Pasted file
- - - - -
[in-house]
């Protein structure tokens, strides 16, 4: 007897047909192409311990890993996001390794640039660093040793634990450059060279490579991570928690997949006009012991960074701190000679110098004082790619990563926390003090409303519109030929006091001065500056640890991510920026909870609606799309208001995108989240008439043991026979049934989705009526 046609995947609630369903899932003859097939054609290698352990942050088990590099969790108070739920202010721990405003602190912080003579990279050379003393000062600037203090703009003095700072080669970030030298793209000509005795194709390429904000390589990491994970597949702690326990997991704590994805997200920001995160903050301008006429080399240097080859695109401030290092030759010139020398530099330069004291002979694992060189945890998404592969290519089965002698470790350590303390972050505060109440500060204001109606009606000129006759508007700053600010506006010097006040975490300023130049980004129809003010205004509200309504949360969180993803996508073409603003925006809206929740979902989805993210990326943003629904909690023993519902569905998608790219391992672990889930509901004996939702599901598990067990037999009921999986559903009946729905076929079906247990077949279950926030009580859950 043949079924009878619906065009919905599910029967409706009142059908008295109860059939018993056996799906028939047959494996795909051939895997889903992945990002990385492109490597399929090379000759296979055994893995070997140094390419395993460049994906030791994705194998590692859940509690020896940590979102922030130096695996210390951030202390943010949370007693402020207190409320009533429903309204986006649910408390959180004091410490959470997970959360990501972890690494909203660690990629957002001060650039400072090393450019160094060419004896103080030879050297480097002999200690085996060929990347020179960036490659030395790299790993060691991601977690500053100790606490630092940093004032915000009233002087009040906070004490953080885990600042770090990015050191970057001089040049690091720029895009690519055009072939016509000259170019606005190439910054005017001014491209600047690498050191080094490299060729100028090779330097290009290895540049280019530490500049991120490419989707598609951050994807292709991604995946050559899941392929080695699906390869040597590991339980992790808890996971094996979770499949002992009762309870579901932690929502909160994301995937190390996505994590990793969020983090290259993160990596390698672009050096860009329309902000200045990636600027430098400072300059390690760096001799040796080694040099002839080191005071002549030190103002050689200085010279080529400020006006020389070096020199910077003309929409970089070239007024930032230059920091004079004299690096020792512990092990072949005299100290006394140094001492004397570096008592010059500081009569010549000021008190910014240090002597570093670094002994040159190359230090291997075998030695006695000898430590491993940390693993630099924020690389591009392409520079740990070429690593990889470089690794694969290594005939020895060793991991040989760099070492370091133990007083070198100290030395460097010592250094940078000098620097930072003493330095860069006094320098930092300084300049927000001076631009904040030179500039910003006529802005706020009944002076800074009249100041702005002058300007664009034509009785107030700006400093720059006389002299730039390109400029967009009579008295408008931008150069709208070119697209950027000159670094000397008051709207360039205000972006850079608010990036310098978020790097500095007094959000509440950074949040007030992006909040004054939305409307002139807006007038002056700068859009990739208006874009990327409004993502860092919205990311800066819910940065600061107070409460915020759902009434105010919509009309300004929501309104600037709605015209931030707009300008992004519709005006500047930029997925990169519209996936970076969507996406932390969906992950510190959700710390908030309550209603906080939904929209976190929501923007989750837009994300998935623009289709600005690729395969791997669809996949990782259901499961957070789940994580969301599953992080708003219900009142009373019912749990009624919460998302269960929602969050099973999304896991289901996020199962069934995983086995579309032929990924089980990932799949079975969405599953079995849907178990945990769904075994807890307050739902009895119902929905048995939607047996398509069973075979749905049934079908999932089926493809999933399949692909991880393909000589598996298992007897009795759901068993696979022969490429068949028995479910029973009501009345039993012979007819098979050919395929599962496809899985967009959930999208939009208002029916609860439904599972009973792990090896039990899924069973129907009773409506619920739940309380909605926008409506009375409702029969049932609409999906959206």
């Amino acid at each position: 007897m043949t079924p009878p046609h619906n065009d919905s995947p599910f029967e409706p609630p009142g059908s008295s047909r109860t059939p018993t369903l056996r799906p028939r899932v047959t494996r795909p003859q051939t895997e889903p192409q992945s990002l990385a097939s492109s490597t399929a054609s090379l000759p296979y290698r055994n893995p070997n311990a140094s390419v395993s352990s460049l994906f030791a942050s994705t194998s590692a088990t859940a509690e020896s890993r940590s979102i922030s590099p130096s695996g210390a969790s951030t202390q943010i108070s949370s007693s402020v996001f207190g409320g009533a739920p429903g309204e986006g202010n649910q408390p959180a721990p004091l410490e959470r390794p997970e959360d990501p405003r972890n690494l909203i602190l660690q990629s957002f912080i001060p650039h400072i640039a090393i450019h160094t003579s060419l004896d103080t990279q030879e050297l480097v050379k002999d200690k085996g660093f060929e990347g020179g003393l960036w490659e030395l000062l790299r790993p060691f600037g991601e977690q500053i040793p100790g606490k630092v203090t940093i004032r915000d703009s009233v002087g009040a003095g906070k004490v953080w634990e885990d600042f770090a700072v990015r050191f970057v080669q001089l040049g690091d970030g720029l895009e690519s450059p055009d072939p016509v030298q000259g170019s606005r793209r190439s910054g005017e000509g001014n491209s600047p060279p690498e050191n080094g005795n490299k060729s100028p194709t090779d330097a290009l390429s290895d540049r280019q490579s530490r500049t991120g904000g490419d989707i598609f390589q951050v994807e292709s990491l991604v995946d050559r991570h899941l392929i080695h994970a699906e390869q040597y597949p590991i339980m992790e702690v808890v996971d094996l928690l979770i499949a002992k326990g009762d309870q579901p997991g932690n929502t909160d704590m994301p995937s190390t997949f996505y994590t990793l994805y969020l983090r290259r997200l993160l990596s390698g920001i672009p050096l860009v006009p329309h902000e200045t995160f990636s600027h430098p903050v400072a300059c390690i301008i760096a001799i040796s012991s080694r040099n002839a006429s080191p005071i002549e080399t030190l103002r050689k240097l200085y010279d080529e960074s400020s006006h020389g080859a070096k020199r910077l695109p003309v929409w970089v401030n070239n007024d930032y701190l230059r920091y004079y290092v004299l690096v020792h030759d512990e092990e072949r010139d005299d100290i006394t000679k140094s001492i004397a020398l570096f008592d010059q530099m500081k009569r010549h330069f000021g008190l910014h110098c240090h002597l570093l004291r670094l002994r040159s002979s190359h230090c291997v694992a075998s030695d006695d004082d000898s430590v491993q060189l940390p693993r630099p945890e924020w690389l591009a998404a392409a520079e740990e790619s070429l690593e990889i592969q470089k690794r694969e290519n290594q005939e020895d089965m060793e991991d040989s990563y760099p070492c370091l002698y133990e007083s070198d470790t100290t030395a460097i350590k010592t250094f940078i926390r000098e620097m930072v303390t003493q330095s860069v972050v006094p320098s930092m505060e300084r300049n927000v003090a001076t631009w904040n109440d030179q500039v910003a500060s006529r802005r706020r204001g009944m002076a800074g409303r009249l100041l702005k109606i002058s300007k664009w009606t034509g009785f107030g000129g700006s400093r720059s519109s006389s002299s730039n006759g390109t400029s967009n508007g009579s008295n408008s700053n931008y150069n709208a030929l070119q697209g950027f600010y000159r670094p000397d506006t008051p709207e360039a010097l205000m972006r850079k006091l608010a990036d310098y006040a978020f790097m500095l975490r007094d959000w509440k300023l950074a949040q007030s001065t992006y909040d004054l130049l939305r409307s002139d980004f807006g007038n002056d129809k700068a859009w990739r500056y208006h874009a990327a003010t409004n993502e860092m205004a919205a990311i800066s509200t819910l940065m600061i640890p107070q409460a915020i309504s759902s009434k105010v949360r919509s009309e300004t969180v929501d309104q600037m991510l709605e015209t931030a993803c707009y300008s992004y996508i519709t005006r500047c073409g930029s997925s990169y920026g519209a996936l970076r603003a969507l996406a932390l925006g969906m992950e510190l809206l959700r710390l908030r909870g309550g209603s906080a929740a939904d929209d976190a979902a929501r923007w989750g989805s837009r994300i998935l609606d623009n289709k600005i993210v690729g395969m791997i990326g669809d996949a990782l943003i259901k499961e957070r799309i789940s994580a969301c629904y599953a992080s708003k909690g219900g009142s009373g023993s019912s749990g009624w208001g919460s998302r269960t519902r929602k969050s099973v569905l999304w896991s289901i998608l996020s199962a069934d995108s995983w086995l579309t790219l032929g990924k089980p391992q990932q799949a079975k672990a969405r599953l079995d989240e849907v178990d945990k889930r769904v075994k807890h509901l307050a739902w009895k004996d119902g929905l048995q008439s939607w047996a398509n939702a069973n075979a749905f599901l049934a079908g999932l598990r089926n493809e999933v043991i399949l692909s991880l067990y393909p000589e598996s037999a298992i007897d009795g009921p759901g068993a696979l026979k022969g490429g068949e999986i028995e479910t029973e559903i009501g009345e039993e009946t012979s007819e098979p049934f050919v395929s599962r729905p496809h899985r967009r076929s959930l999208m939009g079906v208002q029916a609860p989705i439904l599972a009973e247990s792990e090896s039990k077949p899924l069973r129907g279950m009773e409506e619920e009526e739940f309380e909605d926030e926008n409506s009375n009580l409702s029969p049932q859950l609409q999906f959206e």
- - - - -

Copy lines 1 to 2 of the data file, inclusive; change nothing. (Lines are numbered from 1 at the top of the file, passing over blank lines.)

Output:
[in-house]
């Protein structure tokens, strides 16, 4: 007897047909192409311990890993996001390794640039660093040793634990450059060279490579991570928690997949006009012991960074701190000679110098004082790619990563926390003090409303519109030929006091001065500056640890991510920026909870609606799309208001995108989240008439043991026979049934989705009526 046609995947609630369903899932003859097939054609290698352990942050088990590099969790108070739920202010721990405003602190912080003579990279050379003393000062600037203090703009003095700072080669970030030298793209000509005795194709390429904000390589990491994970597949702690326990997991704590994805997200920001995160903050301008006429080399240097080859695109401030290092030759010139020398530099330069004291002979694992060189945890998404592969290519089965002698470790350590303390972050505060109440500060204001109606009606000129006759508007700053600010506006010097006040975490300023130049980004129809003010205004509200309504949360969180993803996508073409603003925006809206929740979902989805993210990326943003629904909690023993519902569905998608790219391992672990889930509901004996939702599901598990067990037999009921999986559903009946729905076929079906247990077949279950926030009580859950 043949079924009878619906065009919905599910029967409706009142059908008295109860059939018993056996799906028939047959494996795909051939895997889903992945990002990385492109490597399929090379000759296979055994893995070997140094390419395993460049994906030791994705194998590692859940509690020896940590979102922030130096695996210390951030202390943010949370007693402020207190409320009533429903309204986006649910408390959180004091410490959470997970959360990501972890690494909203660690990629957002001060650039400072090393450019160094060419004896103080030879050297480097002999200690085996060929990347020179960036490659030395790299790993060691991601977690500053100790606490630092940093004032915000009233002087009040906070004490953080885990600042770090990015050191970057001089040049690091720029895009690519055009072939016509000259170019606005190439910054005017001014491209600047690498050191080094490299060729100028090779330097290009290895540049280019530490500049991120490419989707598609951050994807292709991604995946050559899941392929080695699906390869040597590991339980992790808890996971094996979770499949002992009762309870579901932690929502909160994301995937190390996505994590990793969020983090290259993160990596390698672009050096860009329309902000200045990636600027430098400072300059390690760096001799040796080694040099002839080191005071002549030190103002050689200085010279080529400020006006020389070096020199910077003309929409970089070239007024930032230059920091004079004299690096020792512990092990072949005299100290006394140094001492004397570096008592010059500081009569010549000021008190910014240090002597570093670094002994040159190359230090291997075998030695006695000898430590491993940390693993630099924020690389591009392409520079740990070429690593990889470089690794694969290594005939020895060793991991040989760099070492370091133990007083070198100290030395460097010592250094940078000098620097930072003493330095860069006094320098930092300084300049927000001076631009904040030179500039910003006529802005706020009944002076800074009249100041702005002058300007664009034509009785107030700006400093720059006389002299730039390109400029967009009579008295408008931008150069709208070119697209950027000159670094000397008051709207360039205000972006850079608010990036310098978020790097500095007094959000509440950074949040007030992006909040004054939305409307002139807006007038002056700068859009990739208006874009990327409004993502860092919205990311800066819910940065600061107070409460915020759902009434105010919509009309300004929501309104600037709605015209931030707009300008992004519709005006500047930029997925990169519209996936970076969507996406932390969906992950510190959700710390908030309550209603906080939904929209976190929501923007989750837009994300998935623009289709600005690729395969791997669809996949990782259901499961957070789940994580969301599953992080708003219900009142009373019912749990009624919460998302269960929602969050099973999304896991289901996020199962069934995983086995579309032929990924089980990932799949079975969405599953079995849907178990945990769904075994807890307050739902009895119902929905048995939607047996398509069973075979749905049934079908999932089926493809999933399949692909991880393909000589598996298992007897009795759901068993696979022969490429068949028995479910029973009501009345039993012979007819098979050919395929599962496809899985967009959930999208939009208002029916609860439904599972009973792990090896039990899924069973129907009773409506619920739940309380909605926008409506009375409702029969049932609409999906959206």